Law of total expectation with conditional expectations

I am confused between these two equations which use the law of total expectation: $$E(X|Y)=E(X|Y,Z)P(Z)+E(X|Y,Z')P(Z')$$ $$E(X|Y)=E(X|Y,Z)P(Z|Y)+E(X|Y,Z')P(Z'|Y)$$ where Z' is the complement of Z. The first one makes sense to me because if one defines the random variable $$A=X|Y$$, then it is simply using the law of total expectation. The other also makes sense as it is as if we are applying the law of total probability on $$X$$ but then reducing the universe to the "given Y" subspace. Which one is right?

In general, is thinking of X given Y and Z the same as X given Y, given Z? $$P(X|Y,Z)=P((X|Y)|Z)$$

• What does “not $Z$” mean? If $Z$ is a real valued random variable then the logical negation of $Z$ is nonsense. If $Z$ is an event, then $Z’$ is the complement of this event with respect to the sample space. (Further, many authors discourage the notation $A=X|Y$ to denote a “conditional RV”. Pedantically there is no such thing as a “conditional RV” rather we talk about RVs having a conditional distribution conditional on some event, some RV, or in general, some $\sigma$-algebra.) Nov 15, 2019 at 20:47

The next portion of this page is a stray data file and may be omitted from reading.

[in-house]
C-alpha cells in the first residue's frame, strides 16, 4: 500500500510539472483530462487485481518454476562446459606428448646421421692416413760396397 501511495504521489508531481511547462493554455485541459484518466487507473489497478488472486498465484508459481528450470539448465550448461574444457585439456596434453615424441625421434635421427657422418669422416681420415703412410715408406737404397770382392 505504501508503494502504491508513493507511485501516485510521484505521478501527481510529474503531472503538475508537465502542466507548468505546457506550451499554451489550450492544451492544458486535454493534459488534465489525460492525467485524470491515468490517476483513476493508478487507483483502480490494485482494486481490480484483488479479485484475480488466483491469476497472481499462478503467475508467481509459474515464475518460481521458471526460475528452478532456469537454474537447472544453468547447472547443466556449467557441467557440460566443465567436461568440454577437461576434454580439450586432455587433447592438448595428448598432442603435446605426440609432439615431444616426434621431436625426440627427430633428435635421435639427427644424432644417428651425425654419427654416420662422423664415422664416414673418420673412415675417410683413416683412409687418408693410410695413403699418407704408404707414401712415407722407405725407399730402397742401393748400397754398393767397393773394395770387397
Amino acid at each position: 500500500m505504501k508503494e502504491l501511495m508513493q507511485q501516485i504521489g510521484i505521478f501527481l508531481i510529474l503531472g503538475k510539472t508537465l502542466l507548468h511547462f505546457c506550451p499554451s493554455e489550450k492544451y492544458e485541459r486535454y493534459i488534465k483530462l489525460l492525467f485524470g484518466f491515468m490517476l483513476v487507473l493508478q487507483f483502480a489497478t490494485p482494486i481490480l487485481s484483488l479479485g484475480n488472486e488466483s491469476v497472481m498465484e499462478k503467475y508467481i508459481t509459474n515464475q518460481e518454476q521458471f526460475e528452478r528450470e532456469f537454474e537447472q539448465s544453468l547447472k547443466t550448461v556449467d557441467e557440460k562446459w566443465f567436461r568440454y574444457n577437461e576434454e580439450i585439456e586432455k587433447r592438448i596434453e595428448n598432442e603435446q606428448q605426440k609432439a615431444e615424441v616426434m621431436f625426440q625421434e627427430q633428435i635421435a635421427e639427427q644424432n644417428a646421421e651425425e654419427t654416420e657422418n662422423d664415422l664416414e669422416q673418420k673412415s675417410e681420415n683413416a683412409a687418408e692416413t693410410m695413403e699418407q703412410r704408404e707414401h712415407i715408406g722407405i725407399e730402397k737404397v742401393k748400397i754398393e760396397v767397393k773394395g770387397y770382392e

Your second equation is correct, and the first one is wrong. Here is an example.

In my example, $$X,Y,Z$$ are events, i.e. subsets of the sample space $$\Omega$$. If you wish to have them be random variables, then consider their indicator variables. As is well known, $$P(A) = E[1_A]$$

• Pick a number $$\in \Omega = \{1,2,3\}$$, uniformly randomly, i.e each with equal prob $${1 \over 3}$$.

• $$X = \{1\}, Y = \{1,2\}, Z = \{2,3\}$$

• $$Y\cap Z = \{2\}$$ and $$Y \cap Z' = \{1\}$$

• $$P(X\mid Y) = 1/2$$

• $$P(X\mid Y,Z) = 0$$ and $$P(X \mid Y,Z') = 1$$

• 1st RHS $$= P(X \mid Y,Z) P(Z) + P(X\mid Y,Z') P(Z') = 0\times \frac23 + 1 \times \frac13 = \frac13 \neq P(X \mid Y)$$

• 2nd RHS $$= P(X \mid Y,Z) P(Z \mid Y) + P(X\mid Y,Z') P(Z' \mid Y) = 0 \times \frac12 + 1 \times \frac12 = \frac12 = P(X \mid Y)$$

More generally, lets expand:

$$\begin{array}{} P(X \mid Y) &= {P(X, Y) \over P(Y)}\\ &={P(X,Y,Z) + P(X,Y,Z') \over P(Y)}\\ &={P(X \mid Y,Z) P(Y,Z) + P(X \mid Y,Z') P(Y, Z') \over P(Y)}\\ &=P(X\mid Y,Z) {P(Y,Z) \over P(Y)}+ P(X \mid Y,Z') {P(Y,Z') \over P(Y)}\\ &=P(X \mid Y,Z) P(Z \mid Y) + P(X \mid Y,Z') P(Z' \mid Y) \end{array}$$

The way I remember is that conditioning on $$Y$$ creates its own probability law, so the correct equations look like Law of Total Probability/Expectation but within the event $$Y$$, i.e. every term is conditioned on $$Y$$.